One person observed that Secretary of State Antony Blinken appeared frightened like a hostage in a video as he addressed the nation after the final U.S. personnel took off from Afghanistan’s international airport on the other side of the globe. Since the last contingent to leave did so under the cover of darkness, at least the scene wasn’t reminiscent of helicopters departing Saigon in April of 1975. But Blinken’s dour personal performance didn’t brighten many people’s outlooks, either.
Then there’s the “do nothing” accusation game.
It's funny how both sides always accuse the other of “doing nothing” during crises, such as those that plagued the Trump and Biden administrations. Both sides can’t be right, something I’ve argued ad nauseum to the liberal amateur political scientist friends and acquaintances who portend to know so much about politics and human nature and the way things work because they read big-name newspapers and watch an hour of the local news every day and then regularly tune-in to the evening line-up of their favorite cable news channel.
What they’re doing isn’t developing an objective opinion, it’s committing oneself to the slavery of an editorial director’s or news producer’s point-of-view. Liberals often complain that Trump supporters are ignorant and uninformed because they “only” watch Fox News and therefore are brainwashed by the swami-like narrative of Donald Trump as crafted by Tucker Carlson, Sean Hannity and Laura Ingraham.
But isn’t a conservative’s fondness for Fox merely balancing the regular stream of “information” by the government speakers? No one interrupted Blinken when he talked and lord knows we’ve all been fed a steady diet of Biden’s COVID brains’ blather, false projections and mask baloney since he took his oath of office. We’ve heard Biden’s and the Democrats’ side of the story, and if there’s anyone who “did nothing” on a number of fronts, it’s Joe Biden himself.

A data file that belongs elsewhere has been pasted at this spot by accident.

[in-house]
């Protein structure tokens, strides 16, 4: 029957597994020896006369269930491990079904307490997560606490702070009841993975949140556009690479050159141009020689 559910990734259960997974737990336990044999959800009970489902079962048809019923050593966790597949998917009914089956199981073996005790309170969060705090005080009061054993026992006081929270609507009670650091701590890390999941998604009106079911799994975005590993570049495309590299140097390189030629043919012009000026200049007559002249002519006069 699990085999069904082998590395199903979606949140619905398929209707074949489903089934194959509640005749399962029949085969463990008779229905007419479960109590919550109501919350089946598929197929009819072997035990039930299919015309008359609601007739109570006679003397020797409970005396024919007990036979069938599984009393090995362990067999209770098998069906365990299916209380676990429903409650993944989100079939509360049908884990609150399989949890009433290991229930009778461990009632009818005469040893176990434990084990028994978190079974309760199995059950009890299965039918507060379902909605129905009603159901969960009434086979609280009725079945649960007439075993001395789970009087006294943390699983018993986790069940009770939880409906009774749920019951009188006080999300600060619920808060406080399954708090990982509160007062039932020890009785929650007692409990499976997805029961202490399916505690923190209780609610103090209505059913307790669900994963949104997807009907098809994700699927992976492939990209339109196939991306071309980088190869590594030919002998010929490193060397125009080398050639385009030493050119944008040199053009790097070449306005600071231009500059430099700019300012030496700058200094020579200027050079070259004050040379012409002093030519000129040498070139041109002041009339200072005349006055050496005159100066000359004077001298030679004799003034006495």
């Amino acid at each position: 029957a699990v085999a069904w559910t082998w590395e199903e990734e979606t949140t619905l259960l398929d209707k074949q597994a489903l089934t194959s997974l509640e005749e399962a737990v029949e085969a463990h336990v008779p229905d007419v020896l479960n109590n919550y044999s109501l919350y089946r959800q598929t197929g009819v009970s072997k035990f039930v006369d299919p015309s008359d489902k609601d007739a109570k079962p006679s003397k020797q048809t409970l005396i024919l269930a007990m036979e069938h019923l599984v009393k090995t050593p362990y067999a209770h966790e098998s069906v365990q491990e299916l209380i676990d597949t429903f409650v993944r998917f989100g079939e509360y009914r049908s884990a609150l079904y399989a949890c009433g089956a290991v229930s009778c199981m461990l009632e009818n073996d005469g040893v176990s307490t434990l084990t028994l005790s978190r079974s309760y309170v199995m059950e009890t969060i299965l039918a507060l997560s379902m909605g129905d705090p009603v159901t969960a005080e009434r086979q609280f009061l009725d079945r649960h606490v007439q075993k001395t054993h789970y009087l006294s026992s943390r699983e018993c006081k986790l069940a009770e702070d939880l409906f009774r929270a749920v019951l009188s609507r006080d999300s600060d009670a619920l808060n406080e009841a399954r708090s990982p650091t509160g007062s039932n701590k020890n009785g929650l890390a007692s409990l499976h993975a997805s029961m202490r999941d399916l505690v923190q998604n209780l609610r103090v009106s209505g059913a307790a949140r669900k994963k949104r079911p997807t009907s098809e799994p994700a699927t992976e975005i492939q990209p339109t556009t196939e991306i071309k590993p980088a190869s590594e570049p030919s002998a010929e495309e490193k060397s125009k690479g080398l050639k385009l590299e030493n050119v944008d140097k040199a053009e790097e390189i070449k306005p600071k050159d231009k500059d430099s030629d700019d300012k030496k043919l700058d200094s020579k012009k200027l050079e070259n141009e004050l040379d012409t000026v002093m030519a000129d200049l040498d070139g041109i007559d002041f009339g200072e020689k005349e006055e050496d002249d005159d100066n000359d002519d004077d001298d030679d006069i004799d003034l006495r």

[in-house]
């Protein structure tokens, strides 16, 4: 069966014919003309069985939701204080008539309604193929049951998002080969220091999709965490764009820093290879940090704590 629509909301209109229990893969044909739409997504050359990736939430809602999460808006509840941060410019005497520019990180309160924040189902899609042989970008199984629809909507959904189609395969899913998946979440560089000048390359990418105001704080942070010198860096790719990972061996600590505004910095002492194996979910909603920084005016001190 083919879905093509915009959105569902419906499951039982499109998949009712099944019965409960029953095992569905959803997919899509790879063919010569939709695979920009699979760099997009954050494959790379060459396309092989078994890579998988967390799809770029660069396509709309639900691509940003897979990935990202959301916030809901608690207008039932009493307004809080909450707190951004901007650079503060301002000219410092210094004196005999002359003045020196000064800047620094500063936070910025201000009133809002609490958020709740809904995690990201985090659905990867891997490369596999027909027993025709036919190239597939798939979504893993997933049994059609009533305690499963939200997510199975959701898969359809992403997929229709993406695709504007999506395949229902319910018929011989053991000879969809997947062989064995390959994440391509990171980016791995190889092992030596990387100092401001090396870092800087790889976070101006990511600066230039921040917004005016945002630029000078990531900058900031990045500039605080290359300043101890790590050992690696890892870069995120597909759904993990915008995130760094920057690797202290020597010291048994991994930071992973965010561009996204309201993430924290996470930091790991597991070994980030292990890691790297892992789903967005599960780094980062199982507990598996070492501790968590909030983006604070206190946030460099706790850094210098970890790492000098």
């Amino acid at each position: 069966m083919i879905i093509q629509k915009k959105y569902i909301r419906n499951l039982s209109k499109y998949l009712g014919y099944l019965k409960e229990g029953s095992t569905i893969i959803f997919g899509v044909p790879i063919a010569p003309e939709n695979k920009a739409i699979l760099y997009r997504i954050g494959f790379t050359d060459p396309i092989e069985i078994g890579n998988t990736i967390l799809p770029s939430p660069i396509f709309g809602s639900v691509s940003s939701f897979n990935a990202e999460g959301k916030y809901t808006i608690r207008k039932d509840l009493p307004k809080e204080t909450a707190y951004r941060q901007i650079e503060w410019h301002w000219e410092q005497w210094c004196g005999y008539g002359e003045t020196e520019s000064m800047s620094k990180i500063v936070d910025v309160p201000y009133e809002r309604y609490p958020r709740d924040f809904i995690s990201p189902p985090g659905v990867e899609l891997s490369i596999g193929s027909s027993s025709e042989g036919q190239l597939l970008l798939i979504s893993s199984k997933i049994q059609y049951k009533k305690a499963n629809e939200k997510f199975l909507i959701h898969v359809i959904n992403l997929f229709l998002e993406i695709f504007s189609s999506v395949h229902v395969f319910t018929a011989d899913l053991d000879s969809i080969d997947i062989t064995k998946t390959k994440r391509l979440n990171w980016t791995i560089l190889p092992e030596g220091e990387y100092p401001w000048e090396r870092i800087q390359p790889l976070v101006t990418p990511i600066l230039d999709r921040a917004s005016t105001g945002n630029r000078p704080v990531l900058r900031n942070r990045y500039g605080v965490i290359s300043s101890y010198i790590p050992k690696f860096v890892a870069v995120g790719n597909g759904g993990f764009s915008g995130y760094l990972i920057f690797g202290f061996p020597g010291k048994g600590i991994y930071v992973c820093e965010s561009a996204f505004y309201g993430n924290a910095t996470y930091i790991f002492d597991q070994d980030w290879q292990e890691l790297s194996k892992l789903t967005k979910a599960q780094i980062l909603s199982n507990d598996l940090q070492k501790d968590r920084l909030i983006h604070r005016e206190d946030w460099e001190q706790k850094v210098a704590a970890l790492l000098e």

In contrast, Donald Trump’s actions on COVID were bipartisan in terms of the enormous “relief” packages he signed formulated by Congress. Trump also brought in the “experts,” Fauci and Dr. Deborah Birks, and distributed the resources Congress appropriated through the executive departments. If doling out hundreds of billions -- or trillions -- isn’t “doing something” about the pandemic, I’m not sure what would qualify. And then there were the vaccines.
Biden has merely followed up on the groundwork laid by Trump and his people, all the while taking all the credit for good results and deflecting blame when matters go wrong. Well, now that things aren’t going the way Joe promised, he owns all the COVID consequences, too. When coupled with the Afghanistan debacle, it sure doesn’t look like the nation’s “soul” has been restored, does it?
Buchanan didn’t mention it prominently in his piece, but part of Biden’s disastrous summer included the senate Republicans’ capitulation to Democrat leaders on the “bipartisan” infrastructure bill, which would dump more federal money into the trash bin in pursuit of race-based construction projects and expensive green energy capability that only a comparative few would benefit from (such as electric car owners).
Democrats then passed a budget resolution blueprint in both chambers and are poised to add another 5+ trillion to this year’s federal spending calculation, mostly on straight party line tallies. The country’s voters are in no mood to pile up more debt when everyone is still reeling from the Afghanistan travesty and suffering through smothering inflation and boosted gas prices due to Biden’s anti-energy policies.
The summer may have ended but this doesn’t mean poor senile Joe Biden’s troubles are a thing of the past. Congress will return from recess soon and Democrat leaders will try to steer attention away from their figurehead president’s public relations crisis. All Democrats, Biden included, will make passionate pleas for more federal spending to combat the pandemic and those “suffering” under mandatory orders to restrict business activity.
America has dealt with the CCP virus for a year and a half now. Americans have lived with the up-and-down fortunes of Afghanistan for two decades. The 20th anniversary of the terrorist attacks on the World Trade Center and the Pentagon arrives on Saturday. It’s hard to think of a time when our leaders have failed us so miserably. Goodbye, summer, but will the fall truly be any better?
Biden approval ratings